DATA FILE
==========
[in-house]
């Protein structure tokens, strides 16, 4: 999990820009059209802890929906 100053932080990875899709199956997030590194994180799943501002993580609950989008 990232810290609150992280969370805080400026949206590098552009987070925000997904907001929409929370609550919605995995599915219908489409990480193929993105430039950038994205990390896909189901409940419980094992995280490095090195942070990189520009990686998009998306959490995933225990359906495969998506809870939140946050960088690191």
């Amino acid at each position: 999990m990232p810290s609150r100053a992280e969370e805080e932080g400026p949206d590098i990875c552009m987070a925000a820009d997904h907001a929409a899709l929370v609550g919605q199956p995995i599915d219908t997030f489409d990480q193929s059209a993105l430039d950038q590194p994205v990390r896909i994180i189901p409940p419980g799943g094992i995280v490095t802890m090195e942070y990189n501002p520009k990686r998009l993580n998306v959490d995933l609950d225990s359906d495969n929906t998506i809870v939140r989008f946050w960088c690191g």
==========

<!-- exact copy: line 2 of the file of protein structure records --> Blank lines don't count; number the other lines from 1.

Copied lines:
């Protein structure tokens, strides 16, 4: 999990820009059209802890929906 100053932080990875899709199956997030590194994180799943501002993580609950989008 990232810290609150992280969370805080400026949206590098552009987070925000997904907001929409929370609550919605995995599915219908489409990480193929993105430039950038994205990390896909189901409940419980094992995280490095090195942070990189520009990686998009998306959490995933225990359906495969998506809870939140946050960088690191």